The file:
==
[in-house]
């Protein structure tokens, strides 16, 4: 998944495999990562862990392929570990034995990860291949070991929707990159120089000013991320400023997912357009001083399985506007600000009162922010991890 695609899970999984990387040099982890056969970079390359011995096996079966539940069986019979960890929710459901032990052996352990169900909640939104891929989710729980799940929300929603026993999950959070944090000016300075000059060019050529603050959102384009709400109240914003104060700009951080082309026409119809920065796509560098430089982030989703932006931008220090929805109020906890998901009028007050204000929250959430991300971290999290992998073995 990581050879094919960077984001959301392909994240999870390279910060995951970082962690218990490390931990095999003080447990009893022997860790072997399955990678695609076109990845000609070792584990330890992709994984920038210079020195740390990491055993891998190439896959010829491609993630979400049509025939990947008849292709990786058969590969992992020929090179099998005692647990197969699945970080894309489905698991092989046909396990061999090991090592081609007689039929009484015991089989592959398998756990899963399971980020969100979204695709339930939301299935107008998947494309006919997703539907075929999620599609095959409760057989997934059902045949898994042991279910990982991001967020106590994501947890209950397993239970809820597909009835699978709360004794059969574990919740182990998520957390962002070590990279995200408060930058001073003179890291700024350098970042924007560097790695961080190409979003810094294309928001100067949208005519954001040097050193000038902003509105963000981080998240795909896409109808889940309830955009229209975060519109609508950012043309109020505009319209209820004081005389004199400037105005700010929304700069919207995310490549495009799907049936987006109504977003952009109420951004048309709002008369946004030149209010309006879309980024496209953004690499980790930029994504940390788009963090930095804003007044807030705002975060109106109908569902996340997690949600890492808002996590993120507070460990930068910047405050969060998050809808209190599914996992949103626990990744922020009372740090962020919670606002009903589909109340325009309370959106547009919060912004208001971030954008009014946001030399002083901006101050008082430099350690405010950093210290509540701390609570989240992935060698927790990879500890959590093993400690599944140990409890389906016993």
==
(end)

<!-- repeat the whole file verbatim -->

[in-house]
């Protein structure tokens, strides 16, 4: 998944495999990562862990392929570990034995990860291949070991929707990159120089000013991320400023997912357009001083399985506007600000009162922010991890 695609899970999984990387040099982890056969970079390359011995096996079966539940069986019979960890929710459901032990052996352990169900909640939104891929989710729980799940929300929603026993999950959070944090000016300075000059060019050529603050959102384009709400109240914003104060700009951080082309026409119809920065796509560098430089982030989703932006931008220090929805109020906890998901009028007050204000929250959430991300971290999290992998073995 990581050879094919960077984001959301392909994240999870390279910060995951970082962690218990490390931990095999003080447990009893022997860790072997399955990678695609076109990845000609070792584990330890992709994984920038210079020195740390990491055993891998190439896959010829491609993630979400049509025939990947008849292709990786058969590969992992020929090179099998005692647990197969699945970080894309489905698991092989046909396990061999090991090592081609007689039929009484015991089989592959398998756990899963399971980020969100979204695709339930939301299935107008998947494309006919997703539907075929999620599609095959409760057989997934059902045949898994042991279910990982991001967020106590994501947890209950397993239970809820597909009835699978709360004794059969574990919740182990998520957390962002070590990279995200408060930058001073003179890291700024350098970042924007560097790695961080190409979003810094294309928001100067949208005519954001040097050193000038902003509105963000981080998240795909896409109808889940309830955009229209975060519109609508950012043309109020505009319209209820004081005389004199400037105005700010929304700069919207995310490549495009799907049936987006109504977003952009109420951004048309709002008369946004030149209010309006879309980024496209953004690499980790930029994504940390788009963090930095804003007044807030705002975060109106109908569902996340997690949600890492808002996590993120507070460990930068910047405050969060998050809808209190599914996992949103626990990744922020009372740090962020919670606002009903589909109340325009309370959106547009919060912004208001971030954008009014946001030399002083901006101050008082430099350690405010950093210290509540701390609570989240992935060698927790990879500890959590093993400690599944140990409890389906016993």